Archive for the ‘Green Tea’ Category

The Importance of Green Tea

Monday, December 20th, 2010

Green tea – or Camellia sinensis, as it is known in Latin – has been drawing greater attention over the years for its growing list of potential health benefits. Being a tea principally grown in China, naturally part of this is rooted in the history of that country. Some 74% of Chinese tea production, or 927 thousand tons, was dedicated to green tea in 2008, and accounted for an almost equal percentage (76%) of exported tea (229.3 thousand tons) in 2009. Naturally, though, over the years with export, case reports, say, from the United States or Canada found their way into medical journals. These two facts combined have prompted ongoing, systematic studies – both clinical and basic science – to identify and qualify such potential benefits as well as the way in which they may be occurring in the human body.

The primary compounds of green tea, which have drawn the most attention, are flavonoids called polyphenols. In all there are six catechins which have been found, notably EGCG, EGC, EC, ECG, GCG and C1; however, the first two seem particularly connected to not only improving certain conditions but acting in a preventative way too. Additionally, there are three stimulants (methylxanthines) also present in different amounts: caffeine, theobromine and theophylline, the latter two being mild ones.

Depending upon the type of green tea and a person’s brewing habits, the concentration of each of these varies:

Polyphenols

Stimulants

Tea

Total

EGCG

EGC

EC

ECG

Total

Caffeine

Theo-bromine

Theo-phylline

Powdered Matcha

996

346

325

120

103

322

300

12

10

Gyokuro

911

325

280

123

109

318

297

15

6

Yunnan

886

179

266

169

311

317

202

86

29

Japanese Sencha

580

209

169

70

74

194

162

26

6

Kukicha

498

163

159

76

50

197

175

18

4

Bancha

425

103

160

69

33

125

114

8

3

Longjing

404

210

70

63

328

248

64

16

Gunpowder

393

116

93

49

39

188

156

26

6

Chinese Sencha

350

95

124

55

29

109

99

7

Values are in mg/L in tea steeped for three minutes in water 80C.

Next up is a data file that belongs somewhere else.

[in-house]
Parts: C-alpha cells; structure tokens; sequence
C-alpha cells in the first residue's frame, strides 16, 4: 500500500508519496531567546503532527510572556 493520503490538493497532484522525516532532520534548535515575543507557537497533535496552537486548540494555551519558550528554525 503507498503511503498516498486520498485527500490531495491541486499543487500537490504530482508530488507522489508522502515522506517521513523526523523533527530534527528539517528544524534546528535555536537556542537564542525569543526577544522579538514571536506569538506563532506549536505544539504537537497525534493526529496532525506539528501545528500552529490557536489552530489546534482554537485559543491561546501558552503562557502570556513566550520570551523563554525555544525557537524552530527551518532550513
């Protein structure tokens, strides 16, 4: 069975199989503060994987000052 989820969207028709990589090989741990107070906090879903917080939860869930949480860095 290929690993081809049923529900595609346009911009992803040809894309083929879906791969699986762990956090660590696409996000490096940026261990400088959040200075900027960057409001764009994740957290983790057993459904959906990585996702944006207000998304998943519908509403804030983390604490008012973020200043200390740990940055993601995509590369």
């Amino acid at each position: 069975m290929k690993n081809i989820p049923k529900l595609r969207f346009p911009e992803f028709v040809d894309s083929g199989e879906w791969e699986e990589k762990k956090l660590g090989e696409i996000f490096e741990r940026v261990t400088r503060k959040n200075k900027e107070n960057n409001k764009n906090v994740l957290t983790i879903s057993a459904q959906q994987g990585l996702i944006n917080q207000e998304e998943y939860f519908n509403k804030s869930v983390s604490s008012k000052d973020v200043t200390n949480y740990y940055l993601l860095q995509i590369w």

While green tea is sometimes brewed for a second and third time, the concentrations of polyphenols drops markedly: for powdered matcha, it decreases on average for the first cup from 996mg/L to 343mg/L to 247mg/L for the second and third cup; and for loose teas, from 911mg/L to 338mg/L to 297mg/L, respectively.

Perhaps the most well-known health benefit is its anti-cancer properties in connection with the development of certain types of tumors.2 Typically green-tea polyphenols have been found to both decrease cell growth and increase cell death of specific breast, uterine, lung, colorectal, prostate, liver, and oral cancers as well as with leukemia in a dose-dependent manner.  Additionally, in some cases they were found to improve the effect of certain currently-used or potential chemotherapy agents in a synergistic fashion.  Green tea has also been associated with lowering total cholesterol and LDL-cholesterol levels; potentially helping to reduce hypertension but with certain green teas, i.e., Benifuuki; and with a variety of other effects (protective, anti-oxidant; antibacterial, say, with potentiating the effect of oxacillin in the treatment of MRSA; and anti-inflammatory).2

For some predisposed individuals though, a risk to liver health has been reported, leading to a condition of hepatotoxicity.  This also been found with some individuals taking large doses of green-tea extract (as opposed to drinking green tea).  The number of incidents in the medical literature over the past 10 years, though, has been rare.

Another cautionary note to bear in mind is that, as with other natural health products or foods/functional foods, it is possible that green tea may interact with some prescription medications.  Specifically, for those taking:

  1. Warfarin, it may increase the risk of clotting;
  2. Simvastatin, it may increase plasma drug levels;
  3. Cyclosporin, it may increase the effectiveness of the drug; or
  4. Amoxicillin, it may decrease the effectiveness of the drug.

With a wide selection of green teas from which to choose, a person can satisfy their palate.  Now, with a growing body of evidence for potential benefits, one may also help address aspects of one’s health in the process.  Surely this is the best of both worlds.

Brewing Green Tea

Sunday, November 23rd, 2008

Never prepare green tea with boiling hot water.

  • Let the water come to a rolling boil
  • Let the water cool from boiling for 3 – 6 minutes
    • Rule of Thumb:  The higher quality the tea, the more cool down time is required.
  • Steep 1-1½ minutes
    • Never steep longer than 2 minutes.
  • Drink clear.